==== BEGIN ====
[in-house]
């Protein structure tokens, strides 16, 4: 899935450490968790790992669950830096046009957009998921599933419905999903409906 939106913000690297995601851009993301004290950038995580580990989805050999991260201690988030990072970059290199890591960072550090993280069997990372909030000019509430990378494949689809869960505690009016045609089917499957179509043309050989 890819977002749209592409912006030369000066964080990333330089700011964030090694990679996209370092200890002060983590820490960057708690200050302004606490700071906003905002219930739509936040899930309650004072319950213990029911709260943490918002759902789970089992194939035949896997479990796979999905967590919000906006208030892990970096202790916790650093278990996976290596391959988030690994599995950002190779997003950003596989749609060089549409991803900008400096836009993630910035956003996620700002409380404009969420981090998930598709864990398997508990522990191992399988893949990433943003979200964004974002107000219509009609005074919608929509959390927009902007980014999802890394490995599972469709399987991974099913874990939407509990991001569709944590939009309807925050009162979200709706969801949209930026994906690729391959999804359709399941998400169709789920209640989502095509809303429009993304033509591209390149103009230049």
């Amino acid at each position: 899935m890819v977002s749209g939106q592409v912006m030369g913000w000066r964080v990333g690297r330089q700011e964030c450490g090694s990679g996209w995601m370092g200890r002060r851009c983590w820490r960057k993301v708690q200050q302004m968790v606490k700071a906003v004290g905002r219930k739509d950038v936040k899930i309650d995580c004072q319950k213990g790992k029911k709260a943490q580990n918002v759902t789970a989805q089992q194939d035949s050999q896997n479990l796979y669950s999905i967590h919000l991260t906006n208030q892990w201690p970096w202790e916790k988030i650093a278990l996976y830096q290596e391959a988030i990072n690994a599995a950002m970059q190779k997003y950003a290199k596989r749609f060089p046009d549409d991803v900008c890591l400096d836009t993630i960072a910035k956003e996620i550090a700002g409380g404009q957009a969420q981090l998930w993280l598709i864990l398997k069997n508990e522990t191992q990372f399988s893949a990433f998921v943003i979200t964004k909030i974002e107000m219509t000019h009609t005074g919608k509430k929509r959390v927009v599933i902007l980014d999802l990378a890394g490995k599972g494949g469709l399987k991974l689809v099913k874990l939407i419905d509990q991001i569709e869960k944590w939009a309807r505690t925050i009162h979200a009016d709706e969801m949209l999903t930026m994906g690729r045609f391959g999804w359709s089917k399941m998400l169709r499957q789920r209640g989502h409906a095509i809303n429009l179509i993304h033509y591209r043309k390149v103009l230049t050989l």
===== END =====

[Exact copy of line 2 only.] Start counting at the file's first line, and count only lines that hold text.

């Protein structure tokens, strides 16, 4: 899935450490968790790992669950830096046009957009998921599933419905999903409906 939106913000690297995601851009993301004290950038995580580990989805050999991260201690988030990072970059290199890591960072550090993280069997990372909030000019509430990378494949689809869960505690009016045609089917499957179509043309050989 890819977002749209592409912006030369000066964080990333330089700011964030090694990679996209370092200890002060983590820490960057708690200050302004606490700071906003905002219930739509936040899930309650004072319950213990029911709260943490918002759902789970089992194939035949896997479990796979999905967590919000906006208030892990970096202790916790650093278990996976290596391959988030690994599995950002190779997003950003596989749609060089549409991803900008400096836009993630910035956003996620700002409380404009969420981090998930598709864990398997508990522990191992399988893949990433943003979200964004974002107000219509009609005074919608929509959390927009902007980014999802890394490995599972469709399987991974099913874990939407509990991001569709944590939009309807925050009162979200709706969801949209930026994906690729391959999804359709399941998400169709789920209640989502095509809303429009993304033509591209390149103009230049």